is an internal graph generated by Cisco’s SpamCop service that illustrates the change in spam volume observed in 2016. This graph shows the overall size of the SpamCop Block List (SCBL) from November 2015 to November 2016. Each row in the SCBL represents a distinct IP address.
Between November 2105 and February 2016, SCBL size hovered below 200,000 IP addresses. In September and October, SCBL size exceeded 400,000 IP addresses before dropping off in October, which our threat researchers attribute to the operators of Necurs simply taking time off. Also note the significant decline in June. At the end of May, there were arrests in Russia related to the Lurk banking Trojan (see page 21). Subsequently, several high-profile threats, including Necurs, went silent. However, 3 weeks later, Necurs was back in action, adding more than 200,000 IP addresses to the SCBL in less than 2 hours.
Many of the host IPs sending Necurs spam have been infected for more than 2 years. To help keep the full scope of the botnet hidden, Necurs will send spam only from a subset of infected hosts. An infected host might be used for 2 to 3 days, and then sometimes not again for 2 to 3 weeks. This behavior complicates the job of security personnel who respond to spam attacks. They may believe they have found and successfully cleaned an infected host, but the actors behind Necurs are just biding their time until they launch another attack.
Seventy-five percent of total spam observed in October 2016 contained malicious attachments. Most of that spam was sent by the Necurs botnet. (See Figure 17
Our threat researchers examined how adversaries use different types of file attachments to help prevent malicious spam from being detected. What we found is that they are continually evolving their strategies, experimenting with a wide range of file types, and quickly switching tactics when they don’t find success. Figure 17
The specific percentages for the different file types in a given month are derived using the percentage of total spam that contained malicious attachments seen in that month. So, for example, in July 2016, .docm files represented 8 percent of the total percentage of malicious attachments observed.
Patterns with .wsf files during 2016 (see Figure 17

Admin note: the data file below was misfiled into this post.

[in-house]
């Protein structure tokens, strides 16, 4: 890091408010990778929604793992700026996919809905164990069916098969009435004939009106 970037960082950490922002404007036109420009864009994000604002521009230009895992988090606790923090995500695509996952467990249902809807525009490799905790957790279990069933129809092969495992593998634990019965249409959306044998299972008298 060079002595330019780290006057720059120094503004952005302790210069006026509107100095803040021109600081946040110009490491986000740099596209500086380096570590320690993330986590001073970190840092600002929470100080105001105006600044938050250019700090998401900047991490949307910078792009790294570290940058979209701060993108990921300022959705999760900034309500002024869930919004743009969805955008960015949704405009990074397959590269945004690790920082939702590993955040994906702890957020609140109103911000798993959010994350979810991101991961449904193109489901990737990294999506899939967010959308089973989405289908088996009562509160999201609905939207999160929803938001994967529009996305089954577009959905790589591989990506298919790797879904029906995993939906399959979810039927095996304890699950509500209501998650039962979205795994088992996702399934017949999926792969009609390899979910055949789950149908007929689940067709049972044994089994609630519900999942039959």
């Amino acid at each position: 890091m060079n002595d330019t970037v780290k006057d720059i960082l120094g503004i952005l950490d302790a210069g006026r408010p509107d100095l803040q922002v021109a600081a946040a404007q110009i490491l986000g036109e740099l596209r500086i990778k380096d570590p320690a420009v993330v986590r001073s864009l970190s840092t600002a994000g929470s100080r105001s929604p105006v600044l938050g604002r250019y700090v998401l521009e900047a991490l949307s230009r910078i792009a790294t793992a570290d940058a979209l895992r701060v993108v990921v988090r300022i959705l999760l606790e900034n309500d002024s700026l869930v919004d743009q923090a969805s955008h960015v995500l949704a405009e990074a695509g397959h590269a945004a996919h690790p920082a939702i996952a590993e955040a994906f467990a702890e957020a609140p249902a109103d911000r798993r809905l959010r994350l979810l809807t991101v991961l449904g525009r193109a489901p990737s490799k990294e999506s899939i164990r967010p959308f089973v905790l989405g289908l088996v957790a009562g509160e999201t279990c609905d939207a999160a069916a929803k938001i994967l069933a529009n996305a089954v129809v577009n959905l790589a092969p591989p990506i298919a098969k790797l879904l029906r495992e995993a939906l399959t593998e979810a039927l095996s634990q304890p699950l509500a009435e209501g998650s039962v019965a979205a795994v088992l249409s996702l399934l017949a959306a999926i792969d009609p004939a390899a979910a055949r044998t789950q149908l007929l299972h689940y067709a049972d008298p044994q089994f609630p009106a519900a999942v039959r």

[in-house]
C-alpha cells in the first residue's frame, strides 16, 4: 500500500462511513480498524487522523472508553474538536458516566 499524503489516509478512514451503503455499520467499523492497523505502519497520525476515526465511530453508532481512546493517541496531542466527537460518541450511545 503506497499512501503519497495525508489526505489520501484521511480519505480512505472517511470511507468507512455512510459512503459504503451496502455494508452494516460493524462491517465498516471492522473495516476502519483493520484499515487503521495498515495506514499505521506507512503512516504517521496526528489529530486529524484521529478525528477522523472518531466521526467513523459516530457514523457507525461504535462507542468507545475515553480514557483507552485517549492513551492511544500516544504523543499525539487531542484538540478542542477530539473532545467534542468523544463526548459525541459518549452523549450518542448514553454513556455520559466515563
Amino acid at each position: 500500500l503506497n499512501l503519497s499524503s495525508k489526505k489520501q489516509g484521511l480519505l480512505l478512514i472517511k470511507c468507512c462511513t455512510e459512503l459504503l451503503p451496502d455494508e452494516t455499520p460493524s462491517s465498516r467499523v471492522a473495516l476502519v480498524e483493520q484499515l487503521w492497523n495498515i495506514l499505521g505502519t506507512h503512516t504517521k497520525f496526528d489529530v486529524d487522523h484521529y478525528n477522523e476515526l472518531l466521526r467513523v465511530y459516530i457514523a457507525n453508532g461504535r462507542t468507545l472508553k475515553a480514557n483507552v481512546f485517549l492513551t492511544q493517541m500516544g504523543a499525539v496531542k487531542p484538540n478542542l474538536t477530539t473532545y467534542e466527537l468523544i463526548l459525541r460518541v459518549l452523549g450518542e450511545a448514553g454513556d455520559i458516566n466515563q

) provide an example of how adversaries will evolve malicious spam tactics over time. This file type was rarely used as a malicious attachment before February 2016. Then, the use of this file type begins to grow as the Necurs botnet becomes more active. By July, .wsf files accounted for 22 percent of all malicious spam attachments. This was also around the time that global spam activity increased dramatically (see previous section), an uptick that was due largely to the Necurs botnet.
Through August, September, and October, we saw fluctuations in the percentages of .wsf files. This indicates that adversaries were pulling back at times when the file type was being detected more frequently.Hailstorms and Snowshoes
Two types of malicious spam attacks are especially problematic for defenders: hailstorm attacks and snowshoe attacks. Both employ the elements of speed and targeting, and both are highly effective.
Hailstorm attacks target antispam systems. The operators behind these attacks take advantage of the very small window of time between the moment they launch their spam campaign and when antispam systems see it and push coverage out to antispam scanners. Adversaries typically have only seconds or minutes to operate before their campaigns are detected and blocked.
The spike in Figure 18
is a hailstorm attack. The activity is shown in the Cisco Investigate interface. Just before the attack, no one was resolving the IP address. Then, suddenly, the number of computers resolving the domain in DNS spiked to more than 78,000 before dropping back down to zero.
Contrast the hailstorm attack to a snowshoe spam campaign, also shown in Figure 18
, where attackers attempt to fly under the radar of volume-based detection solutions. The number of DNS lookups is steady, but there are only about 25 queries per hour. These low-volume attacks allow adversaries to quietly distribute spam from a large swath of IP addresses.
Even though these spam attacks operate differently, they do have things in common. Through either approach, adversaries can:
- Evade a bad reputation by sending from clean IPs and domains
- Emulate marketing mail with professional content and subscription management
- Use well-configured email systems rather than sloppy scripts or spam bots
- Properly set up forward-confirmed reverse DNS and Send Policy Framework (SPF) records
Adversaries can also impair content detection by mutating text and cycling through file types. (For more details on how cybercriminals evolve their threats to evade defenders, see the “Time to Evolve” section on page 34.) For more information on how they experiment with malicious file attachments for spam, see the previous section.Figure 19
shows top threat outbreak alerts; this is an overview of the spam and phishing messages that we observed adversaries frequently updating in 2016 in order to bypass email security checks and rules. It is important to know what types of email threats are the most prevalent so that you can avoid being duped by these malicious messages.